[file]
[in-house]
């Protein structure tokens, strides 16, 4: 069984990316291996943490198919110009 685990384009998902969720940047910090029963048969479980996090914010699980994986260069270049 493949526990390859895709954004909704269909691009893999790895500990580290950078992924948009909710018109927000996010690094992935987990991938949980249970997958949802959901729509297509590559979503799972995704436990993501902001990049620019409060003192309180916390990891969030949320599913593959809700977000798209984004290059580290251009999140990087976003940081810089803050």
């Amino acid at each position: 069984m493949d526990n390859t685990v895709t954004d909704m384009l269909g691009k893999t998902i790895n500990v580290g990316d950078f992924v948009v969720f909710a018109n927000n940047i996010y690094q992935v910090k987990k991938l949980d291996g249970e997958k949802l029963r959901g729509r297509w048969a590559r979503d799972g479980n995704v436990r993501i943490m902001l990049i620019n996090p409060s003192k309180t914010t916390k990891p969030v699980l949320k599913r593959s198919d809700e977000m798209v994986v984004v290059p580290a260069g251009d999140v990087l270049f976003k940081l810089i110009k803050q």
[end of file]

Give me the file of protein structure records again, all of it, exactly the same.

[in-house]
């Protein structure tokens, strides 16, 4: 069984990316291996943490198919110009 685990384009998902969720940047910090029963048969479980996090914010699980994986260069270049 493949526990390859895709954004909704269909691009893999790895500990580290950078992924948009909710018109927000996010690094992935987990991938949980249970997958949802959901729509297509590559979503799972995704436990993501902001990049620019409060003192309180916390990891969030949320599913593959809700977000798209984004290059580290251009999140990087976003940081810089803050």
């Amino acid at each position: 069984m493949d526990n390859t685990v895709t954004d909704m384009l269909g691009k893999t998902i790895n500990v580290g990316d950078f992924v948009v969720f909710a018109n927000n940047i996010y690094q992935v910090k987990k991938l949980d291996g249970e997958k949802l029963r959901g729509r297509w048969a590559r979503d799972g479980n995704v436990r993501i943490m902001l990049i620019n996090p409060s003192k309180t914010t916390k990891p969030v699980l949320k599913r593959s198919d809700e977000m798209v994986v984004v290059p580290a260069g251009d999140v990087l270049f976003k940081l810089i110009k803050q």